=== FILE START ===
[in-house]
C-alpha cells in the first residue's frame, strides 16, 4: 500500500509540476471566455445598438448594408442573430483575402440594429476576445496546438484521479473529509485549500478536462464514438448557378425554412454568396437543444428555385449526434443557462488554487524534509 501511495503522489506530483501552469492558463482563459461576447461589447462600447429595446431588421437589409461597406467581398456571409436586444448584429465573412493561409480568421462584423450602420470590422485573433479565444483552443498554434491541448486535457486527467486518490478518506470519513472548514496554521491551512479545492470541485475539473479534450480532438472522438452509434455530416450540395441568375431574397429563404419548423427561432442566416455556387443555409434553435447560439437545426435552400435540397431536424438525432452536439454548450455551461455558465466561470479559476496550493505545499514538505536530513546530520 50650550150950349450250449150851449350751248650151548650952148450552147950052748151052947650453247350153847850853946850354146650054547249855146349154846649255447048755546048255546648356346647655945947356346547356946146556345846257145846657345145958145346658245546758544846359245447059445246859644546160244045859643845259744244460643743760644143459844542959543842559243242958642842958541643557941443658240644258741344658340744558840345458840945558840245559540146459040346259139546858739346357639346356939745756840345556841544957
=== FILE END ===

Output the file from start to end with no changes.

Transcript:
[in-house]
C-alpha cells in the first residue's frame, strides 16, 4: 500500500509540476471566455445598438448594408442573430483575402440594429476576445496546438484521479473529509485549500478536462464514438448557378425554412454568396437543444428555385449526434443557462488554487524534509 501511495503522489506530483501552469492558463482563459461576447461589447462600447429595446431588421437589409461597406467581398456571409436586444448584429465573412493561409480568421462584423450602420470590422485573433479565444483552443498554434491541448486535457486527467486518490478518506470519513472548514496554521491551512479545492470541485475539473479534450480532438472522438452509434455530416450540395441568375431574397429563404419548423427561432442566416455556387443555409434553435447560439437545426435552400435540397431536424438525432452536439454548450455551461455558465466561470479559476496550493505545499514538505536530513546530520 50650550150950349450250449150851449350751248650151548650952148450552147950052748151052947650453247350153847850853946850354146650054547249855146349154846649255447048755546048255546648356346647655945947356346547356946146556345846257145846657345145958145346658245546758544846359245447059445246859644546160244045859643845259744244460643743760644143459844542959543842559243242958642842958541643557941443658240644258741344658340744558840345458840945558840245559540146459040346259139546858739346357639346356939745756840345556841544957